Wildlife you may see on your trip
While on your adventure down the river keep an eye out for some of the river’s wildlife. Below is a list of what you may see!
Otter, Mink, Grey Squirrel, Buzzard, Hobby, Red Kite, Peregrine Falcon, Goshawk, Sparrowhawk, Kestrel, Mute Swans, Canada Goose, Mandarin Duck, Heron, Little Egret, Moorhen, Coot, Common Sandpiper, Kingfisher, Dippers, Yellow and Pied Wagtail, Black Headed Gull, Swift, Sand and House Martin and lots lots more.
- All participants should wear suitable footwear i.e. old trainers, secure beach or boat shoes. Avoid flip flops.
- Lightweight clothing should be worn instead of heavy materials such as denim and corduroy.
- Waterproof top/jacket advisable if weather looks uncertain/unsettled.
- Hats, sun cream and sunglasses should be carried.
- Glasses and sunglasses should be secured with string/cord.
- Water bottles/drinks for refreshment.
- Dry set of clothes can be carried in waterproof barrels or by road in support vehicle.
Valuables, cameras and electronic equipment are carried entirely at your own risk.
On booking you will be emailed an on river route finder for the trip you will be taking. Please bring one with you on the day and refer to it. Be aware of your surroundings and what you are approaching and be ready to react before you get to the obstruction, bridge, island, other canoes etc…
When taking young children on the trip, are you confident enough of managing their safety in a river environment even in the event of a capsize?
You are advised to wash your hands before eating, smoking or drinking if you have been in contact with river water.
On the day please respect other river users and look out for fishermen’s lines.
In the event of a capsize:
Under nearly all circumstances best practice is to stay with the craft, rather than abandon it. End grabs and painters at each end, and their use following a capsize, should be clearly explained. The vital part being to hold on to the canoe on the upstream end to prevent entrapment by the canoe full of water!! Self-rescue, assisted rescue, towing the craft to shore or (where appropriate) waiting to be rescued, are all options. Leaving the craft will generally be the last option considered and should only be considered if an entrapment or entanglement looks imminent.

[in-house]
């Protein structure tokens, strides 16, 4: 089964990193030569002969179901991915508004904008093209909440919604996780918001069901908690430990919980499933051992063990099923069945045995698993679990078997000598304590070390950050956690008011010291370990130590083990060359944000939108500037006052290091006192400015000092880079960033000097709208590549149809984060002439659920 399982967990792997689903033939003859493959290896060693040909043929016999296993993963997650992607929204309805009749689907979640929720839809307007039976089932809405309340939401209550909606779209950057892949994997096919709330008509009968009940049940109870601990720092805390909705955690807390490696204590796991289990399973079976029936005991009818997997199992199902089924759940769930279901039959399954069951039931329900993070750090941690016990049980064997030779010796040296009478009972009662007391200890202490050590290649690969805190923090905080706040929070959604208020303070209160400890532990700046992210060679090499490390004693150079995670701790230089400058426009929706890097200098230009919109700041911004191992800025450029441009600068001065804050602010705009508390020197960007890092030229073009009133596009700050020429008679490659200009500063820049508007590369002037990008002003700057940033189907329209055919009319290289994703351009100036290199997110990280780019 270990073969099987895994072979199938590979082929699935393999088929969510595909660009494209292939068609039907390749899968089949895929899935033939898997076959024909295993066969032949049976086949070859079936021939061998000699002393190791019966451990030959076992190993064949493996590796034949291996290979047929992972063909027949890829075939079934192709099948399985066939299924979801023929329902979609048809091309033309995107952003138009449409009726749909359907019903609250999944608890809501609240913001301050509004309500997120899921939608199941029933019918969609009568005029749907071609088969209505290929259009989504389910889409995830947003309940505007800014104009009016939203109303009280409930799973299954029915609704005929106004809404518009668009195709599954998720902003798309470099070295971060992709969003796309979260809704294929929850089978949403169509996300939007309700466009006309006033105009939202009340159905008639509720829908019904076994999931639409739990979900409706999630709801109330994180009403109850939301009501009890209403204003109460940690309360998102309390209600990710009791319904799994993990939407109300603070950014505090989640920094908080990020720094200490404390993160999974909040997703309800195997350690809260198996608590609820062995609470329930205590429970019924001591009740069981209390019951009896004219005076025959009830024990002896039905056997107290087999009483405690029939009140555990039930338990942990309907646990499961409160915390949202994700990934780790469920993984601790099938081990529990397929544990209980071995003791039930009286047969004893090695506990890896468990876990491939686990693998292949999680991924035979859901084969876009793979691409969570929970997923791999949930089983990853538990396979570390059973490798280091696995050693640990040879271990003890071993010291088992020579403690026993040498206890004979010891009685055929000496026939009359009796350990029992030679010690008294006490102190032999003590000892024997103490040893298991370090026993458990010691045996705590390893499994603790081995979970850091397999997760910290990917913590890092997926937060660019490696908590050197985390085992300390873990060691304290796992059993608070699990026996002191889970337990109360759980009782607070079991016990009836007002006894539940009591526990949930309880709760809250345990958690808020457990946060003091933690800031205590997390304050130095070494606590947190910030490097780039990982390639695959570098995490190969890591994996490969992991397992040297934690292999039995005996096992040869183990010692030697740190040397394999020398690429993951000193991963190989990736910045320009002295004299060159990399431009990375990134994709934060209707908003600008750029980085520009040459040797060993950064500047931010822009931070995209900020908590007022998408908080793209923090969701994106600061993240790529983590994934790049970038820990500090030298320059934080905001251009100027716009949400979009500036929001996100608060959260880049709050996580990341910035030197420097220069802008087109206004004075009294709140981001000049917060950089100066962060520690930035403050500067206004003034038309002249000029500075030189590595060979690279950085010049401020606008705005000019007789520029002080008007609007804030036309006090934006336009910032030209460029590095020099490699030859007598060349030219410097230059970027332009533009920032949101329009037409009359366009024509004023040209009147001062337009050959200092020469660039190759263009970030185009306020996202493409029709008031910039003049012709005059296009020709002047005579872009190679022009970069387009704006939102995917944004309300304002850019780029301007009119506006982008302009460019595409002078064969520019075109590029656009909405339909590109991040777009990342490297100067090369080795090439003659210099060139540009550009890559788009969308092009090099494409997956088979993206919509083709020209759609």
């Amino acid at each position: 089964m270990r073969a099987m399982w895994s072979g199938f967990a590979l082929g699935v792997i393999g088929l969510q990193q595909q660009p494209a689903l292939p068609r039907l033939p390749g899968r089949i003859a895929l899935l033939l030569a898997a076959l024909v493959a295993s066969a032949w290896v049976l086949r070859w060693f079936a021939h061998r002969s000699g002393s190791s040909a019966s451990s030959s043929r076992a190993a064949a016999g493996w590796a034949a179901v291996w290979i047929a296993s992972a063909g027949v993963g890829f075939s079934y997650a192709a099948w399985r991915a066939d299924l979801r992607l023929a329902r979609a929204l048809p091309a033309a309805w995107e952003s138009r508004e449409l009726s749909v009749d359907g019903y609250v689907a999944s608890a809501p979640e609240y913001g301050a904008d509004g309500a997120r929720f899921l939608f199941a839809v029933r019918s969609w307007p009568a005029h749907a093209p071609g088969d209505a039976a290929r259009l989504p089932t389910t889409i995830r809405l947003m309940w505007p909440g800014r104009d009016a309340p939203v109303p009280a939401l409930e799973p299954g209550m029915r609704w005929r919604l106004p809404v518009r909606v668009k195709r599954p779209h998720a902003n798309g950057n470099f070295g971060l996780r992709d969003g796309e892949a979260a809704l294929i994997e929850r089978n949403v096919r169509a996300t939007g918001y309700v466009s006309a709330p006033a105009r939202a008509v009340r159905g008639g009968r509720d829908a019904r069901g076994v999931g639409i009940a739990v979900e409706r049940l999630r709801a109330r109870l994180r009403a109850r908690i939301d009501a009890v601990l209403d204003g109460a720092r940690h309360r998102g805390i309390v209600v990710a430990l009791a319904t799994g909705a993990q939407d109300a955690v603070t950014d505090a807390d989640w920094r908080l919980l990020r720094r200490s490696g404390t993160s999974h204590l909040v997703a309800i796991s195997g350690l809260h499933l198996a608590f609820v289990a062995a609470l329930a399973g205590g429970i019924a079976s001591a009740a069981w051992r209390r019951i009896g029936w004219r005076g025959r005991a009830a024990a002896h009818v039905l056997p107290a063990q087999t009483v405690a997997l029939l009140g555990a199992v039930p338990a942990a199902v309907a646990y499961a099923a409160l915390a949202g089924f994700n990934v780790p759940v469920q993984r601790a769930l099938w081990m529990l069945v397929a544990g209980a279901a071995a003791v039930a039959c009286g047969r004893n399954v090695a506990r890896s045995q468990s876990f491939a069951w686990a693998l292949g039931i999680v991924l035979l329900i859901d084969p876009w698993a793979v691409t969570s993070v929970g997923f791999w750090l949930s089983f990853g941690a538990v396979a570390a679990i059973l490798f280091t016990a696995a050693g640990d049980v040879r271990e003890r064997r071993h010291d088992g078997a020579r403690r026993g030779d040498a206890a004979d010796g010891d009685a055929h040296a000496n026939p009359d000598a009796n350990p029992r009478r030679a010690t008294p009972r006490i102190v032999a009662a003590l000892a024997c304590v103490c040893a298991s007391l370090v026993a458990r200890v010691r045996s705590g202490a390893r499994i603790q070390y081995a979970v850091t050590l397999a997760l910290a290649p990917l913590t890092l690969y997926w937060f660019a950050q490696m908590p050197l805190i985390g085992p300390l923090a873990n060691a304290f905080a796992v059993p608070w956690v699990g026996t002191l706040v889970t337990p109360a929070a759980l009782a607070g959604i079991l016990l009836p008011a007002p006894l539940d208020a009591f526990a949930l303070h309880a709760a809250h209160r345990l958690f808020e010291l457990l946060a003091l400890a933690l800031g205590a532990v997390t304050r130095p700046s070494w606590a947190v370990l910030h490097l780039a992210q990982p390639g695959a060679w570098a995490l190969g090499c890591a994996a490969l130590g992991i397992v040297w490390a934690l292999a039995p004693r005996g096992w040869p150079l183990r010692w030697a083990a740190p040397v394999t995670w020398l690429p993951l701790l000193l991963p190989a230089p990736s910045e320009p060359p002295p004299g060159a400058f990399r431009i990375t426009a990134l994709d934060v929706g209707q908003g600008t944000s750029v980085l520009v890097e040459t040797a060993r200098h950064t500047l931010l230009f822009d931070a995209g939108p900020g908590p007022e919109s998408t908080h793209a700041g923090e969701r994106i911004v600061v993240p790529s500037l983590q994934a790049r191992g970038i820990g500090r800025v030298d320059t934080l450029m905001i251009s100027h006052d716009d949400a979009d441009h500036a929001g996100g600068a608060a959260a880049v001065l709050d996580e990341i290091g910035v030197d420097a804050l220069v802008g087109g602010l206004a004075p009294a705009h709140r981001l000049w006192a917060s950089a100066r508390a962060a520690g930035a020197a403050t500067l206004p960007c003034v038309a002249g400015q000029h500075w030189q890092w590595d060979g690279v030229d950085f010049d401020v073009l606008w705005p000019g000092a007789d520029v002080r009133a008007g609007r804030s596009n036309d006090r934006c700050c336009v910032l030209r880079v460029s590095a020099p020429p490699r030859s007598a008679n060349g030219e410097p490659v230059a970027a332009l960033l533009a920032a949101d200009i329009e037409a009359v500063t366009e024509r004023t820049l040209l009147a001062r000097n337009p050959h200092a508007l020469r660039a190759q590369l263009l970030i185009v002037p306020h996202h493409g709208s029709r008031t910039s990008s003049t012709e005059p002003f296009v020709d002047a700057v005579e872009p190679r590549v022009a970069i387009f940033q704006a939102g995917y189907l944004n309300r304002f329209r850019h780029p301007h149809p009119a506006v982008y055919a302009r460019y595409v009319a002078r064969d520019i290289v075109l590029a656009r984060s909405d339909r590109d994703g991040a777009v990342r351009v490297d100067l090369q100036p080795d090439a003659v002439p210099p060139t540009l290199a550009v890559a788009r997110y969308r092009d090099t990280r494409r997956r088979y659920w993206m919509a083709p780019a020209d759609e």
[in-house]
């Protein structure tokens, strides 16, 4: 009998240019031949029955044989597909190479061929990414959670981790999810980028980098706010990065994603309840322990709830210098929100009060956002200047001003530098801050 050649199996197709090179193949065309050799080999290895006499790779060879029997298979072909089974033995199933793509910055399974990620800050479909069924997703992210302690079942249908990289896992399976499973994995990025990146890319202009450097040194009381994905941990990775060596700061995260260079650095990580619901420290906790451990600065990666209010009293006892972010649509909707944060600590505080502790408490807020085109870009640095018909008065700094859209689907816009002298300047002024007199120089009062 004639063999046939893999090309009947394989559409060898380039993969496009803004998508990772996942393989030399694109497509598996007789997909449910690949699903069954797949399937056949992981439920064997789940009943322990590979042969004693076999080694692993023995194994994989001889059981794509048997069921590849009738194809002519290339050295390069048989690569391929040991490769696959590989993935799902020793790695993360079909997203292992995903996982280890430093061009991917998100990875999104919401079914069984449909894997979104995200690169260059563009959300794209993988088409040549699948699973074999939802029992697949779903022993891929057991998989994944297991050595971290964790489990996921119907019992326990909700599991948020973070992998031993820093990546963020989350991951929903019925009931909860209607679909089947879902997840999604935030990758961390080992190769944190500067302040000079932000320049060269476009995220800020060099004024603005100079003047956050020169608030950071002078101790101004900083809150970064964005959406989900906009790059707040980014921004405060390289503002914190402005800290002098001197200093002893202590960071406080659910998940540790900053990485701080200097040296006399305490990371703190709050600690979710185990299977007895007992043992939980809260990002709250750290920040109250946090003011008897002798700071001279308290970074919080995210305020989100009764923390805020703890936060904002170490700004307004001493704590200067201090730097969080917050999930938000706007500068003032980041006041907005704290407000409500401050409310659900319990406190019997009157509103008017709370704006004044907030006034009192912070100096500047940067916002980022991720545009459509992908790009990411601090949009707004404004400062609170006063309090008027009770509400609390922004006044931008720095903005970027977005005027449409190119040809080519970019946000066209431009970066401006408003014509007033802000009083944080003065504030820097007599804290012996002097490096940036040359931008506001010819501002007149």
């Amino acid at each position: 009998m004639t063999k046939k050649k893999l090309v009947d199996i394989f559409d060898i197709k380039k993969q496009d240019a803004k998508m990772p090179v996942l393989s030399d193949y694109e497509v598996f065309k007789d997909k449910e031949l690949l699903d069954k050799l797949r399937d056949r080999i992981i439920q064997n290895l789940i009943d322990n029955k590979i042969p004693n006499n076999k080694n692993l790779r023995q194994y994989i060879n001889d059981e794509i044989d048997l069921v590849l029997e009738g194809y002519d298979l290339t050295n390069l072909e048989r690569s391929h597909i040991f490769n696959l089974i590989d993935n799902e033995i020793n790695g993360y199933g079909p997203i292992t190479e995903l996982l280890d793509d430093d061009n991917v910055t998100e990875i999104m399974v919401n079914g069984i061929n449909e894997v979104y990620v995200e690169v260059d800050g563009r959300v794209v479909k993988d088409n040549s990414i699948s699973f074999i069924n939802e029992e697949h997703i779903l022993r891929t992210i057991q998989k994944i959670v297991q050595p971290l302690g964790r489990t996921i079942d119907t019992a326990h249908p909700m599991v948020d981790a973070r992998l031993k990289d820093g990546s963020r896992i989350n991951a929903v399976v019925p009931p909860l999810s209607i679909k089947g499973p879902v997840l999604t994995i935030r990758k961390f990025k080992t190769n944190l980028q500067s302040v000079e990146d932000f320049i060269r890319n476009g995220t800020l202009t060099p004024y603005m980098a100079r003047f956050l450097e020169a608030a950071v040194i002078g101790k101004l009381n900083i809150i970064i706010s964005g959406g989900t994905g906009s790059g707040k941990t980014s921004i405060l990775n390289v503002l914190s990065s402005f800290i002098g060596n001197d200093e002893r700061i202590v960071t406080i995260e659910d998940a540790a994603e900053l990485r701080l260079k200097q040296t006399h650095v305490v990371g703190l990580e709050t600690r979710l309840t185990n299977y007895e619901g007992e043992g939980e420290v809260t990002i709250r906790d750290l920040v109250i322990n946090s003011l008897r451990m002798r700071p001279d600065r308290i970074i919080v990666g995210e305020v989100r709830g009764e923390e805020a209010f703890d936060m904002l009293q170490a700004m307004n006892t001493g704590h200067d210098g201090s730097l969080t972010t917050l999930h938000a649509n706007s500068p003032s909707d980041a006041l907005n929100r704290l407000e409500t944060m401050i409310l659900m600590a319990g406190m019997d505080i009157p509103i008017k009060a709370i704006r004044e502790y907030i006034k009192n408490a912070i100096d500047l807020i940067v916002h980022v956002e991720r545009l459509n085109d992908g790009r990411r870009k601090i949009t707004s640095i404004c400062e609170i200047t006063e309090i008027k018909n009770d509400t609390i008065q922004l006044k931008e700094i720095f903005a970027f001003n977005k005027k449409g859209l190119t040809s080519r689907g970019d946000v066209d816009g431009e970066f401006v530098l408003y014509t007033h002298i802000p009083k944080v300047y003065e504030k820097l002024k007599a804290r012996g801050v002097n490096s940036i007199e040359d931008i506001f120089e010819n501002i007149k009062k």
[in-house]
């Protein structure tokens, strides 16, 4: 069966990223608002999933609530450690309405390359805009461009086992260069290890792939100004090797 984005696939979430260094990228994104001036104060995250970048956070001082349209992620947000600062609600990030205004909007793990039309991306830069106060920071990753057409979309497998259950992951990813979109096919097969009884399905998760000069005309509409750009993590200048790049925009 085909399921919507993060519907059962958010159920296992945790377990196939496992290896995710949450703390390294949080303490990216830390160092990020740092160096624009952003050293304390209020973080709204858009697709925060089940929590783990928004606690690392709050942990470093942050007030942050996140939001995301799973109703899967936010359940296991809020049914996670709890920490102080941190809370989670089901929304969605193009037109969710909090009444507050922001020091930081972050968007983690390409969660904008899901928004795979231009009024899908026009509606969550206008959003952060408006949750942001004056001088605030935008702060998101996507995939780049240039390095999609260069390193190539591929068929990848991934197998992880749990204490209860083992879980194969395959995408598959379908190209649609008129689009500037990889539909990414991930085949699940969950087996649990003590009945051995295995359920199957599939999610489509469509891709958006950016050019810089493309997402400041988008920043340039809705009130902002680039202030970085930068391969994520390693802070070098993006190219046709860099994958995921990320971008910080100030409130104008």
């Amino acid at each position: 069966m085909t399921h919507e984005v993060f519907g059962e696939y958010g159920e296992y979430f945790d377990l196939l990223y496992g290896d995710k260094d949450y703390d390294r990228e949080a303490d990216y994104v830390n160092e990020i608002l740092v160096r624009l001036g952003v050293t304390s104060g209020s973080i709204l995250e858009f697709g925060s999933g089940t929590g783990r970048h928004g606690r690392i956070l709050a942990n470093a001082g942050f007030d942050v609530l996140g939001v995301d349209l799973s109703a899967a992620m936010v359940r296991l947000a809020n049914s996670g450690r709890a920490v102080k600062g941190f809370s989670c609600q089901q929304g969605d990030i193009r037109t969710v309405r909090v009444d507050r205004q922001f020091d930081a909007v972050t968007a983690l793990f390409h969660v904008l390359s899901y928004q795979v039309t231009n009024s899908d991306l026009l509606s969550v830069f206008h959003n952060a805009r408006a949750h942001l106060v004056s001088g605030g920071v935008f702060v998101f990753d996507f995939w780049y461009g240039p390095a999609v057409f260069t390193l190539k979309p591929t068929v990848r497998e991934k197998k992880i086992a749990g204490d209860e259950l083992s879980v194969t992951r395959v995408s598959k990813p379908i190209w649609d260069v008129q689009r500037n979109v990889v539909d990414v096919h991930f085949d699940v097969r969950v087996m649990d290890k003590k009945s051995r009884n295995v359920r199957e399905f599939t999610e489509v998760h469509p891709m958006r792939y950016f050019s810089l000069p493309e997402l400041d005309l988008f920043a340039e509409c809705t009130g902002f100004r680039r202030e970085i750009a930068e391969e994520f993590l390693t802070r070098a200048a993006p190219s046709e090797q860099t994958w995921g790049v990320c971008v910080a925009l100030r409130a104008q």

Fallen or over-hanging trees on the river:
These tend to be the major hazard for inexperienced paddlers on easy moving water, even though many may look innocuous. The occurrence of water flowing through submerged or partially submerged trees (known as a strainer) and its associated dangers should be stressed, especially on or around the bridge stanchions.
Bridge supports, obstacles, and fast flowing water:
The rule of thumb is don’t paddle down a rapid until you have seen all the way to the bottom that there are no unexpected obstructions. If it is not possible to see this from the paddle-craft then stop, get out, and at least one person should go and have a look. Clients should be prepared to get out and carry or pull the boat across any shallows or around rapids too difficult or challenging to paddle. If it is necessary to get out in swift or shallow water clients should make sure they get out on the upstream side of the canoe so that it doesn’t push them over or pin them against rocks.
Unguided groups must bring at least one mobile phone within the group to carry in a waterproof barrel with them on the river.
When on the river keep away from river obstructions i.e. bridge pillars, debris in the water, fallen trees, overhanging trees in fast water, shallows, rocks, fishing lines, other river users etc…
If you are on a unguided trip, or want to bring a mobile phone with you on the water so that contact can be made whilst on the river please bring along a waterproof bag or tub to put your phone in. We do carry barrels but we don’t have one per person.
If there is a guide or guides on the river on the day of your trip they are there for our Company Policy and not to instruct, guide, rescue or get involved with clients on a canoeing basis as this activity is taken on by the participants as a self risk canoe hire service.